It’s not unusual for journalists to receive press releases warning of cyber-warfare, ‘cyber armageddon’ or a critical infrastructure attack (note: research currently suggests pesky squirrels are more likely to take down your local power grid, rather than China’s PLA Unit 61398).
Some vendors are also quick to latch onto breaking vulnerabilities or attacks, and will happily over-play the threat. Others have been accused of making hyped-up boasts about “unbreakable” or uncrackable products.
There is an argument that this fear factor is required, but many argue it has an adverse effect - pushing the customer away, while also highlighting the futility of the very security products they are trying to sell.
Amar Singh, former CISO at News International and SABMiller, says some vendors are better than others.
“I would say there are good apples and bad apples; some vendors are into doing right thing, but no doubt some vendors are...only focused on sales and pedalling their products. They make extraordinary promises.
“Yet, I know some vendors who say ‘No, this isn’t product what you are looking for’.”
Malwarebytes’ Kleczynski admits it's hard for vendors to educate end users “not as ingrained in the space as we are” on the security threat, but downplayed suggestions of vendors “overstating the threat”.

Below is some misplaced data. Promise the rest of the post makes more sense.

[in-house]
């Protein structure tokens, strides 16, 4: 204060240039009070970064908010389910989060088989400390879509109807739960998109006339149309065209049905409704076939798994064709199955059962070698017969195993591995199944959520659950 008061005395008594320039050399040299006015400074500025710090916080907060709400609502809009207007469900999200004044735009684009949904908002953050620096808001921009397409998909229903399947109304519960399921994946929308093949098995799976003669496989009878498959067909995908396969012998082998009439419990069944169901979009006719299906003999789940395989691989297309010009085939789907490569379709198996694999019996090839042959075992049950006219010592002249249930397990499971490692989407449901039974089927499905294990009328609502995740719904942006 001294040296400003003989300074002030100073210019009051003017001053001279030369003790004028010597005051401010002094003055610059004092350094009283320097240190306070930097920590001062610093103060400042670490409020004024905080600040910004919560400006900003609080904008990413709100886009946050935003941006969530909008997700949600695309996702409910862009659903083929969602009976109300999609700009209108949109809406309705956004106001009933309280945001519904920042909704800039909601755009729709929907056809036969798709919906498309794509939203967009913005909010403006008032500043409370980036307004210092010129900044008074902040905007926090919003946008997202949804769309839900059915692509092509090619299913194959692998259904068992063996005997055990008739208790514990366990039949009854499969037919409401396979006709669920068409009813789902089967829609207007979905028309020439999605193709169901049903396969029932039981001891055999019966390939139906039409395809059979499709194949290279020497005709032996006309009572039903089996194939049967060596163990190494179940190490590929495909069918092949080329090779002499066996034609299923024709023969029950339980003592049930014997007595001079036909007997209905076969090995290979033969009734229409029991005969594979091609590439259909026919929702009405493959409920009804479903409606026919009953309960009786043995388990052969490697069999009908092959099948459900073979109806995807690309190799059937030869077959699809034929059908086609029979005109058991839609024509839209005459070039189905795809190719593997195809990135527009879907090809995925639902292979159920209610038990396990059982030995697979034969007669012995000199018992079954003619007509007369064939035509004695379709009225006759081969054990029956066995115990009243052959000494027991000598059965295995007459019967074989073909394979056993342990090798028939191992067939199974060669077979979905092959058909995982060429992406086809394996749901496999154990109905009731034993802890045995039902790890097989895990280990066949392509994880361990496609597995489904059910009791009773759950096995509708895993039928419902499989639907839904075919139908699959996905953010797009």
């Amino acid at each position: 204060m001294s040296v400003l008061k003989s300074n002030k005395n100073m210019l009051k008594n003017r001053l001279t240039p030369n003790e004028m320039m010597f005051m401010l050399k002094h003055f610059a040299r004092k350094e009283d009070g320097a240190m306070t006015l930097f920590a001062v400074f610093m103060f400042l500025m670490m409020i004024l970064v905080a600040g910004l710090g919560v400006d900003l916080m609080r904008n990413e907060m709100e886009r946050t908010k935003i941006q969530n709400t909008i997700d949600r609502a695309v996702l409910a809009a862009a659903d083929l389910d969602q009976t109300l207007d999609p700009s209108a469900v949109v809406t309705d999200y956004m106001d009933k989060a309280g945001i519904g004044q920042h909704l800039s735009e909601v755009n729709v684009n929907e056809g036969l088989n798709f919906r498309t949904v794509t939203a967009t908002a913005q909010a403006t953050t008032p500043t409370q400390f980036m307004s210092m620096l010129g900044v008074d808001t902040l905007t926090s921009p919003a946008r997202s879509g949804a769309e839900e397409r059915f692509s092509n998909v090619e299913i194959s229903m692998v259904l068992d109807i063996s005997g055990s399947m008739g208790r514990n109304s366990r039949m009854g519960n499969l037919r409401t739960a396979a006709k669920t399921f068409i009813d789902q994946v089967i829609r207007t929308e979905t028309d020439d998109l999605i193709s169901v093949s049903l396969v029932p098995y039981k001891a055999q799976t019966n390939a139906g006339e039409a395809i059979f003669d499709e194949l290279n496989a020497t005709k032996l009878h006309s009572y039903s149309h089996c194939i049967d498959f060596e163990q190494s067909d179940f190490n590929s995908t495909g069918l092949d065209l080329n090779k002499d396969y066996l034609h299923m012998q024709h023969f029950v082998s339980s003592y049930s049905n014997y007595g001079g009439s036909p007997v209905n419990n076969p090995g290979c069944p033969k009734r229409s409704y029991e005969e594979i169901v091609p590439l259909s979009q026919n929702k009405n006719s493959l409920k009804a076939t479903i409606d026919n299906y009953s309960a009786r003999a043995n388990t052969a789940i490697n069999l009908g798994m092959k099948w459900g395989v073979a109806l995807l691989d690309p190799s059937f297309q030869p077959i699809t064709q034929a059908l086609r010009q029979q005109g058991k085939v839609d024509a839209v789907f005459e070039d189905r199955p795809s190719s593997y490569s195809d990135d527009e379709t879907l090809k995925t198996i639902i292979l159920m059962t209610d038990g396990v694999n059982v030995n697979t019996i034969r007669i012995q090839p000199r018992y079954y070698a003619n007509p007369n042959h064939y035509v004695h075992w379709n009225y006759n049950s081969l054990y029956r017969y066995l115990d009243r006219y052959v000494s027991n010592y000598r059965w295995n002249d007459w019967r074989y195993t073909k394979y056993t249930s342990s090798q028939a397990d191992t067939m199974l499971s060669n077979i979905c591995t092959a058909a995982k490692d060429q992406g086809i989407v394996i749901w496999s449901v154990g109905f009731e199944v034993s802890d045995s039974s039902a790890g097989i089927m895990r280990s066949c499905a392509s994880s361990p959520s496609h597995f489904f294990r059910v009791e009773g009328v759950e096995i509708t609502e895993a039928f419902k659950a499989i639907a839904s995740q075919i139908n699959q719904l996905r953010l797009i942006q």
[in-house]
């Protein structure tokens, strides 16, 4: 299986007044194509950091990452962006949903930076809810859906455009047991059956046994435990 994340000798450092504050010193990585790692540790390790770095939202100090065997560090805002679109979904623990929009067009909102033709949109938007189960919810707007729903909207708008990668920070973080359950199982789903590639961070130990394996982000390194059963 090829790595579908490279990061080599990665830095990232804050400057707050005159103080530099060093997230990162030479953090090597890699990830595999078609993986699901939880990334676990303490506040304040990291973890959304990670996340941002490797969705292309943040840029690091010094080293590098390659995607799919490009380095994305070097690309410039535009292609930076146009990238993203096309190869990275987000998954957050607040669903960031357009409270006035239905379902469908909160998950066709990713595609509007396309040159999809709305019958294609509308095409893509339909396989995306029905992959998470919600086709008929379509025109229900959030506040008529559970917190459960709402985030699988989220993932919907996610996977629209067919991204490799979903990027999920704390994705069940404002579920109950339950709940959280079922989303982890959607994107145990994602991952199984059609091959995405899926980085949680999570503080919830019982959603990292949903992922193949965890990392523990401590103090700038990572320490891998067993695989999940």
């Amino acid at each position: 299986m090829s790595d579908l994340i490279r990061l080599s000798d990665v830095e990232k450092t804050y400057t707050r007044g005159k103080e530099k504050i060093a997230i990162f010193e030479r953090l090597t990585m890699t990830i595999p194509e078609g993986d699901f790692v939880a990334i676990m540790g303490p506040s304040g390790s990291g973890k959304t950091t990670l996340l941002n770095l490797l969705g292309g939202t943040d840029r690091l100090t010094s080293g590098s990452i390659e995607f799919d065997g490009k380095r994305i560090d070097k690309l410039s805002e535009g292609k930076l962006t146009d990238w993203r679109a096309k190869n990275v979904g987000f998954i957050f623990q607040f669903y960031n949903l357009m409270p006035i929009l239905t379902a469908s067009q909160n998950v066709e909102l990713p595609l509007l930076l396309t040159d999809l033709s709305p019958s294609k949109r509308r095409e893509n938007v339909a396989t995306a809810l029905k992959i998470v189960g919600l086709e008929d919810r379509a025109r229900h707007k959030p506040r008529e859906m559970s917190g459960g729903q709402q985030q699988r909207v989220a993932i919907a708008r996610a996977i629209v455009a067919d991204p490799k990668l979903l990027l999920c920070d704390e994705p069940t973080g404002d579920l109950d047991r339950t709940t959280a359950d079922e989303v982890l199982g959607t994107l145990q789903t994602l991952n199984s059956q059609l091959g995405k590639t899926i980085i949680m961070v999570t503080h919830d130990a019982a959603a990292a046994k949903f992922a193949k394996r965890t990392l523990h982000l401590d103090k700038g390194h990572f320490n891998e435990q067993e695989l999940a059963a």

“I don’t think that by painting a clear picture of the nature and consequences of cyber threats is "overstating the threat." It’s important to use examples of very real consequences of cyber-attacks to educate consumers and businesses and give them an opportunity to learn that the threat of cyber-attacks is real and can have very real consequences.”
What vendors and end users should do
- Collaborate with government agencies and other security firms
- Be honest about the product’s capabilities
- Help end-users get most out of their existing technology
End users should...
- Test a range of solutions
- Don’t expect technology to always be the answer - education is too
- Ask if you’re fully utilizing your existing solutions
- Understand who will use each solution - and how
Stephens, though, suggested FUD is an age-old problem.
“Selling FUD is an unfortunate legacy and reality in the industry. It’s rooted in the fact that the need for security hasn’t always been the recognized and acknowledged organizational priority that it’s become almost universally today. So selling FUD was how you “made it important” to decision makers. That’s no longer the case.
“But because it is such a high priority issue now, the use of FUD to appeal to a far more security-conscious society seems to be enduring and even proliferating as a selling tactic. It’s especially distressing when there are so many legitimate security threats now and they’re often difficult to filter or distinguish amongst all the FUD noise.”
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